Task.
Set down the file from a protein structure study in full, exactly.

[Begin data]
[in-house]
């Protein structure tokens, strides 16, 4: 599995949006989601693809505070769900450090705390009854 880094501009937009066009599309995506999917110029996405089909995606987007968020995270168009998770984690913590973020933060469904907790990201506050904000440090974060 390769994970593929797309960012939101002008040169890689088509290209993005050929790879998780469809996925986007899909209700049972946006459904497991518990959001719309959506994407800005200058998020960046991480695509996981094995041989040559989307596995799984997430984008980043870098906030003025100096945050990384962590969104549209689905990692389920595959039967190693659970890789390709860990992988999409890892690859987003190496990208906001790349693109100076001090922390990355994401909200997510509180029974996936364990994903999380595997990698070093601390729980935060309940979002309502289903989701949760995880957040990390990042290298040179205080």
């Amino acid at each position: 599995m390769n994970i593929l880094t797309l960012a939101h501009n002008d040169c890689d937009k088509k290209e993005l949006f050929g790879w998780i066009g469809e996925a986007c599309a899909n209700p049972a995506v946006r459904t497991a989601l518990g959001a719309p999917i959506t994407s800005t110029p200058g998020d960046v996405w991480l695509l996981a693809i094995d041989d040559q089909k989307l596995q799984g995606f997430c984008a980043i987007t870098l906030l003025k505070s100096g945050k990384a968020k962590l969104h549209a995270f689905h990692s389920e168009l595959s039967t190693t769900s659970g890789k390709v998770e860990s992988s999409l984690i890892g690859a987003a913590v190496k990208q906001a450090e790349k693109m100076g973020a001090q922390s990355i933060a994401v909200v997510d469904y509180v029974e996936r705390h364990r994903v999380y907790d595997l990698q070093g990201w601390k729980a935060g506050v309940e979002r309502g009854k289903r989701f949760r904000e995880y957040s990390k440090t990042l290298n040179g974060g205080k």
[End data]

[in-house]
């Protein structure tokens, strides 16, 4: 599995949006989601693809505070769900450090705390009854 880094501009937009066009599309995506999917110029996405089909995606987007968020995270168009998770984690913590973020933060469904907790990201506050904000440090974060 390769994970593929797309960012939101002008040169890689088509290209993005050929790879998780469809996925986007899909209700049972946006459904497991518990959001719309959506994407800005200058998020960046991480695509996981094995041989040559989307596995799984997430984008980043870098906030003025100096945050990384962590969104549209689905990692389920595959039967190693659970890789390709860990992988999409890892690859987003190496990208906001790349693109100076001090922390990355994401909200997510509180029974996936364990994903999380595997990698070093601390729980935060309940979002309502289903989701949760995880957040990390990042290298040179205080």
């Amino acid at each position: 599995m390769n994970i593929l880094t797309l960012a939101h501009n002008d040169c890689d937009k088509k290209e993005l949006f050929g790879w998780i066009g469809e996925a986007c599309a899909n209700p049972a995506v946006r459904t497991a989601l518990g959001a719309p999917i959506t994407s800005t110029p200058g998020d960046v996405w991480l695509l996981a693809i094995d041989d040559q089909k989307l596995q799984g995606f997430c984008a980043i987007t870098l906030l003025k505070s100096g945050k990384a968020k962590l969104h549209a995270f689905h990692s389920e168009l595959s039967t190693t769900s659970g890789k390709v998770e860990s992988s999409l984690i890892g690859a987003a913590v190496k990208q906001a450090e790349k693109m100076g973020a001090q922390s990355i933060a994401v909200v997510d469904y509180v029974e996936r705390h364990r994903v999380y907790d595997l990698q070093g990201w601390k729980a935060g506050v309940e979002r309502g009854k289903r989701f949760r904000e995880y957040s990390k440090t990042l290298n040179g974060g205080k």